James Agnew was the third of four sons (the others being Adam, Edward and Hugh) of Henry and Catherine Agnew. The family had its origins in Ballyscullion, Londonderry, Ireland. Catherine’s maiden name was Scullin and she was almost certainly a sister of James Scullin, also a native of Derry, who came to Numeralla and there married Bridget Power. As well, Mary Scullin and Bernard Scullin whose deaths are registered at Cooma were sister and brother of Catherine and James.

Henry Agnew was sentenced to death in 1836 for conspiring with his brother, James Agnew, to bring about the death of a neighbour, Henry McWilliams. Their sentences were commuted to life imprisonment and they were transported to Australia aboard the St Vincent, arriving at Sydney on 5 January 1837.  (The story of Henry’s crime and trial and subsequent transporting to Australia is told in pages 40-47 of the book From Shamrock to Wattle by Trevor McClaughlin, published by the Genealogical Society of Victoria.)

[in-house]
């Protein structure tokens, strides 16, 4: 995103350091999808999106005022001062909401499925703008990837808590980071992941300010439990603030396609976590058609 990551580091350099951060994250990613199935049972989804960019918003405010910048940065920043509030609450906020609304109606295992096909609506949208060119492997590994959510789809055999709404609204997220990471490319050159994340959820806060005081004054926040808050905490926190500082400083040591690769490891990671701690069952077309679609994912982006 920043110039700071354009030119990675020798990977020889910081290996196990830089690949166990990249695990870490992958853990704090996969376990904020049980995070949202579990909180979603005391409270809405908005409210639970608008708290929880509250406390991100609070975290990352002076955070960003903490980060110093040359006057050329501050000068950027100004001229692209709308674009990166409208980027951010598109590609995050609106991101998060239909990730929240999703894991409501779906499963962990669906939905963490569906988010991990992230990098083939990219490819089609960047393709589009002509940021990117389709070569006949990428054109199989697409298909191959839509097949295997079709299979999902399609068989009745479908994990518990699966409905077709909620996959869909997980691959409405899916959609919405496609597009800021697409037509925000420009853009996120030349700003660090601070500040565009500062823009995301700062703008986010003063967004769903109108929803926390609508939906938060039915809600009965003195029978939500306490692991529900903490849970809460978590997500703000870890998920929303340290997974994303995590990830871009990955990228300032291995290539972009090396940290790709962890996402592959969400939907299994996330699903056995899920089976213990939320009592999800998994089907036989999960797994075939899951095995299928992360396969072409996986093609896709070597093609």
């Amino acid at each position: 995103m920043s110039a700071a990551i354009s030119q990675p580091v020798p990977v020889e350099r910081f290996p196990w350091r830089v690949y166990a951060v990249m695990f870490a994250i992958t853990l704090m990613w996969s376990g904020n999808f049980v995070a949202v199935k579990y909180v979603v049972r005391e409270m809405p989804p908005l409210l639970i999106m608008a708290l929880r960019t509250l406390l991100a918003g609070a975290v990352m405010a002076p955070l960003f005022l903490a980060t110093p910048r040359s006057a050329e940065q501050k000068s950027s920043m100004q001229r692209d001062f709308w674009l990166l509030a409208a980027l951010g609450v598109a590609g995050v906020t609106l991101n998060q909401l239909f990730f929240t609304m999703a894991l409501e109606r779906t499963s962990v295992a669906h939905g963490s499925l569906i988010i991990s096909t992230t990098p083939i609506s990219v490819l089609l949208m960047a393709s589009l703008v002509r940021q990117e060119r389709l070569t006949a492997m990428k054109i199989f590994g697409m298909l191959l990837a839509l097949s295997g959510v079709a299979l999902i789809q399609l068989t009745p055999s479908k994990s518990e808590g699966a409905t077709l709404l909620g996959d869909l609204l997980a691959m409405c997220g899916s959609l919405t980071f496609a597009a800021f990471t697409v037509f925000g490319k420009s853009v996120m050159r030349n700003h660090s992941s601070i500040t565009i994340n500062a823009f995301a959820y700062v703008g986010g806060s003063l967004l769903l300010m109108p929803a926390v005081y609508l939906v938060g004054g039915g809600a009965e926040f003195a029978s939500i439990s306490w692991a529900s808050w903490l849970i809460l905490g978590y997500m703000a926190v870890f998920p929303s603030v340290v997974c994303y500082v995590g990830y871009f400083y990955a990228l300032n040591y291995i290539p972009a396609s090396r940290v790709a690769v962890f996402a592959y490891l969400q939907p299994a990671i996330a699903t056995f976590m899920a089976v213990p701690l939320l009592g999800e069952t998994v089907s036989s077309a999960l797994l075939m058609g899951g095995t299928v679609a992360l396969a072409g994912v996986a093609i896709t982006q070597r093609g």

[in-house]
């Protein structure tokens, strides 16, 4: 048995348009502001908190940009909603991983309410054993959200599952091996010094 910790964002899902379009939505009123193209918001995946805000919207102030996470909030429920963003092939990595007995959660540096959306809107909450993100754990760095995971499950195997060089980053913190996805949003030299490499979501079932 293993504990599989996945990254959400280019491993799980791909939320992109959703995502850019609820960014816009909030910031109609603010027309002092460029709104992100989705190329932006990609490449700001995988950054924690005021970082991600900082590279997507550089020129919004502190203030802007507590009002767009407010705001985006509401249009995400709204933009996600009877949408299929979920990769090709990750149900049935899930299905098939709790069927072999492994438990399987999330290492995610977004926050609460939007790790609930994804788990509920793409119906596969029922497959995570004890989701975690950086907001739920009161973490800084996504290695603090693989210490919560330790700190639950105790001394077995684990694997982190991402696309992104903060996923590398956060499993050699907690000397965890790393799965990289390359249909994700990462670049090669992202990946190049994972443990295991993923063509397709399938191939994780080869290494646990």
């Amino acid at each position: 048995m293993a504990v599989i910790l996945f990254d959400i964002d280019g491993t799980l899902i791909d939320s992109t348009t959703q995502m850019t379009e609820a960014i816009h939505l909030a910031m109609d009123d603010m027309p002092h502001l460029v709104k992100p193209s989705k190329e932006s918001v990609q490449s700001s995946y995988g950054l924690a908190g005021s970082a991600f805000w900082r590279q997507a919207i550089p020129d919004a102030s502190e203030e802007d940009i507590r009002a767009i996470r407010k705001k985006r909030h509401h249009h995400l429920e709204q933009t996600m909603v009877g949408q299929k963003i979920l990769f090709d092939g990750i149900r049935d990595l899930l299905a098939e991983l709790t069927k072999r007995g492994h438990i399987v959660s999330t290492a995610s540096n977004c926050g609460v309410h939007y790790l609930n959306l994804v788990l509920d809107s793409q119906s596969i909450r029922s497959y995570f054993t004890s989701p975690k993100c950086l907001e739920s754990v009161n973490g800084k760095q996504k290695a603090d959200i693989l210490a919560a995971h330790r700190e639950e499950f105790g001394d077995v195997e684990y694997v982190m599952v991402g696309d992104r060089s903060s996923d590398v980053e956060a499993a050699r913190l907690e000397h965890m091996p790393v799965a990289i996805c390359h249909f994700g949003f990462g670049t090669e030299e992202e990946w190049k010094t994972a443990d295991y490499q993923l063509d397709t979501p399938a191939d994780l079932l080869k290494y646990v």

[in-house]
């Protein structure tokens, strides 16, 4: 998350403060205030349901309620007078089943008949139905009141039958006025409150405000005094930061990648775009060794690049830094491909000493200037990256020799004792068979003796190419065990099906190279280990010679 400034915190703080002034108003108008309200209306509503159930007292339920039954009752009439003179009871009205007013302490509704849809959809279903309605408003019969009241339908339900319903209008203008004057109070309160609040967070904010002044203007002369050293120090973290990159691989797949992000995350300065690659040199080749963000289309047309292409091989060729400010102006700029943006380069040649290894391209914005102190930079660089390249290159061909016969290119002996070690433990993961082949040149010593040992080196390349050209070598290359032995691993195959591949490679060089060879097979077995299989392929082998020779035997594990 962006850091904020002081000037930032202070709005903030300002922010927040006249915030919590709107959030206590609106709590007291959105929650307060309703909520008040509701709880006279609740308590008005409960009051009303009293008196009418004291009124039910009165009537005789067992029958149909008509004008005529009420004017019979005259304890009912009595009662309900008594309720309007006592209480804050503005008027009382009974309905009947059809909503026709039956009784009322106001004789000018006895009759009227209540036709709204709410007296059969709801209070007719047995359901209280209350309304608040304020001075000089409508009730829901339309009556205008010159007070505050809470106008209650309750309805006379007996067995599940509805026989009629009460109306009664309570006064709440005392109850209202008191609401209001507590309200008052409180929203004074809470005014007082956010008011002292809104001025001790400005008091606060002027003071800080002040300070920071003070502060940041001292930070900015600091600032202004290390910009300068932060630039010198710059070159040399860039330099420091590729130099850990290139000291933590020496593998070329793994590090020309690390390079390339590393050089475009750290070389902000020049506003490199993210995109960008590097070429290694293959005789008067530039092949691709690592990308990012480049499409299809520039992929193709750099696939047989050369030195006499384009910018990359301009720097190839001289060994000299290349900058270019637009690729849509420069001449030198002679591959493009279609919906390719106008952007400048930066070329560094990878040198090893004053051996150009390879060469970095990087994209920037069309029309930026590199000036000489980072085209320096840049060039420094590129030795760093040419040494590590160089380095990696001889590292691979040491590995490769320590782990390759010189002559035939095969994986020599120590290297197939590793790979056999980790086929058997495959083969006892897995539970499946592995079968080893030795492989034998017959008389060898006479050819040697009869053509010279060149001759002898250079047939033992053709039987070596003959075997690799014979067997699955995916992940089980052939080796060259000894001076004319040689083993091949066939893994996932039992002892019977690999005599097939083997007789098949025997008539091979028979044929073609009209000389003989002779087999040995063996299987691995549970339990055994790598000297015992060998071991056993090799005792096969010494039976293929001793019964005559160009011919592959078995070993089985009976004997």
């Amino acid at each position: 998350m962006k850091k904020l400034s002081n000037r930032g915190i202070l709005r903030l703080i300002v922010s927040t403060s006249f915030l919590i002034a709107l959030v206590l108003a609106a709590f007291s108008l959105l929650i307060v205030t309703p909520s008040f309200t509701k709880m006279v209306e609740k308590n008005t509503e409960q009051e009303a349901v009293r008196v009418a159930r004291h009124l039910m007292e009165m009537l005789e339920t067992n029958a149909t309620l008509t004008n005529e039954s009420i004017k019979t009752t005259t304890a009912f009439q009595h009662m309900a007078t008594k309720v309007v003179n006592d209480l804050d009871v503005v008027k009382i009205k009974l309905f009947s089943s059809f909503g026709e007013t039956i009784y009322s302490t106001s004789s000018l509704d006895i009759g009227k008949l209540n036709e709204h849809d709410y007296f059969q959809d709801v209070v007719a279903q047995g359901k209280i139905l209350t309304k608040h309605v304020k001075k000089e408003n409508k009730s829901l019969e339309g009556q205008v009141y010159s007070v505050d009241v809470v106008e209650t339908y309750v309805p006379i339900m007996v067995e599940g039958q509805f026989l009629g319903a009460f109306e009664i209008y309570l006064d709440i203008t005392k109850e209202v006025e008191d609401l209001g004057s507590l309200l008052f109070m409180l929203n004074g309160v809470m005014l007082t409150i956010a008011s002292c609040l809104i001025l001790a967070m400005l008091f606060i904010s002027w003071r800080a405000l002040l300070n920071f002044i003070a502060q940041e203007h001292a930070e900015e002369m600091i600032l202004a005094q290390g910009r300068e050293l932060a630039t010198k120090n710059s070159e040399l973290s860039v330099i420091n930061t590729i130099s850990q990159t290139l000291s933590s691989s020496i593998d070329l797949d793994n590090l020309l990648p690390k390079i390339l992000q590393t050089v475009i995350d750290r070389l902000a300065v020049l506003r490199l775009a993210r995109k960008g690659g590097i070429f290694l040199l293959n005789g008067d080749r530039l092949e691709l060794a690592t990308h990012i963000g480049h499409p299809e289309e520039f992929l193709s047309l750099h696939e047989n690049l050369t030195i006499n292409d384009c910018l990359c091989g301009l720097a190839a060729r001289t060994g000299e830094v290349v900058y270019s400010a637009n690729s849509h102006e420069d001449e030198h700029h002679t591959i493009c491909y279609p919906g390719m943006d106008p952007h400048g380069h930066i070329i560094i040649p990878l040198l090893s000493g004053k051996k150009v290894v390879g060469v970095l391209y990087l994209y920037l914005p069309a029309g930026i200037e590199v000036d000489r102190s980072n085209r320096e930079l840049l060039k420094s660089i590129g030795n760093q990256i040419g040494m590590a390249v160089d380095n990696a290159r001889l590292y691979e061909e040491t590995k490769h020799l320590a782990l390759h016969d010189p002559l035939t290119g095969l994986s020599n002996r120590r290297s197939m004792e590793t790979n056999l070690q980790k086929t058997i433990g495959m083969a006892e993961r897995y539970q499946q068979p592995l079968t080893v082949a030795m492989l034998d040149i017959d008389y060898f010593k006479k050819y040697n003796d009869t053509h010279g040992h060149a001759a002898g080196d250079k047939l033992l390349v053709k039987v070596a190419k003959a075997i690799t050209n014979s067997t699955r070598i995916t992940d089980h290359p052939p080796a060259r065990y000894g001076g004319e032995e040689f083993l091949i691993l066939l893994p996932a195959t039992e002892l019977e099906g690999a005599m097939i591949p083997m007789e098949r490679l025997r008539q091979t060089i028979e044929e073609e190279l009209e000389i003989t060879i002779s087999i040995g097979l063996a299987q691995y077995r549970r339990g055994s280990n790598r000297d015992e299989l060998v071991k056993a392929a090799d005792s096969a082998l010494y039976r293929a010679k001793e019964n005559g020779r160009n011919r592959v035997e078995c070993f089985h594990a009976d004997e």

Twelve years later Henry’s wife Catherine, together with their sons, Adam, Edward and James, came out on the Success to be reunited with their husband and father. Their ship reached Port Jackson on 18 December 1849. Family legend has it that the family walked from Sydney to the Monaro where Henry was working as a shepherd for William Bradley.

Some years later Henry obtained a property known as “The Corner” at Numeralla.  

The family was finally reunited when Hugh, who had served in the Crimean War, came out from Ireland in 1858.

Bailliers Post Office Directory’s entries for Numeralla  for 1867 and 1878-79 record Henry Agnew as ‘squatter’ and Adam, Edward and James as ‘farmers’.

For a time Hugh Agnew ran the store at Numeralla and in 1866 he was bailed up by bushrangers known as the Clark brothers who took a large quantity of tea, sugar, tweed and clothing as well as a double barreled gun and Mrs Agnew’s wedding ring. The bushrangers were captured in January 1867.

James Agnew and Honorah Power were married at St Patrick’s, Cooma on 12 May 1864.

St Patrick’s Cooma

James and Honorah settled at Numeralla and raised a family of 14 children. They were:

1. Henry A Agnew  born 1865  Married Catherine Murphy.
Bridget Agnew           1866  Married George Williams.